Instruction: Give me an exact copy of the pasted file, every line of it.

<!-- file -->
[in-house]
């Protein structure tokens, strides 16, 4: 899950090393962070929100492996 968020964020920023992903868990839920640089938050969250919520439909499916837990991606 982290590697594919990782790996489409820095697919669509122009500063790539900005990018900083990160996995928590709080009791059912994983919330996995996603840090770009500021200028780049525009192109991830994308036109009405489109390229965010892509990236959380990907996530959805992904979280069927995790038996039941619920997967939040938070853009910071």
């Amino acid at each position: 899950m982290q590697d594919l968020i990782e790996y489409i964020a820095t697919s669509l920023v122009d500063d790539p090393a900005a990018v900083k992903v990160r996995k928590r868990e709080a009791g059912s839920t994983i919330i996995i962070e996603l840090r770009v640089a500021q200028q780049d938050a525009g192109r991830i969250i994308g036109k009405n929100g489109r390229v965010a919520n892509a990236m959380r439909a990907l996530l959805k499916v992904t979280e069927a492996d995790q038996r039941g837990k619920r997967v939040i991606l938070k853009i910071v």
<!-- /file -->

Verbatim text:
[in-house]
């Protein structure tokens, strides 16, 4: 899950090393962070929100492996 968020964020920023992903868990839920640089938050969250919520439909499916837990991606 982290590697594919990782790996489409820095697919669509122009500063790539900005990018900083990160996995928590709080009791059912994983919330996995996603840090770009500021200028780049525009192109991830994308036109009405489109390229965010892509990236959380990907996530959805992904979280069927995790038996039941619920997967939040938070853009910071």
């Amino acid at each position: 899950m982290q590697d594919l968020i990782e790996y489409i964020a820095t697919s669509l920023v122009d500063d790539p090393a900005a990018v900083k992903v990160r996995k928590r868990e709080a009791g059912s839920t994983i919330i996995i962070e996603l840090r770009v640089a500021q200028q780049d938050a525009g192109r991830i969250i994308g036109k009405n929100g489109r390229v965010a919520n892509a990236m959380r439909a990907l996530l959805k499916v992904t979280e069927a492996d995790q038996r039941g837990k619920r997967v939040i991606l938070k853009i910071v």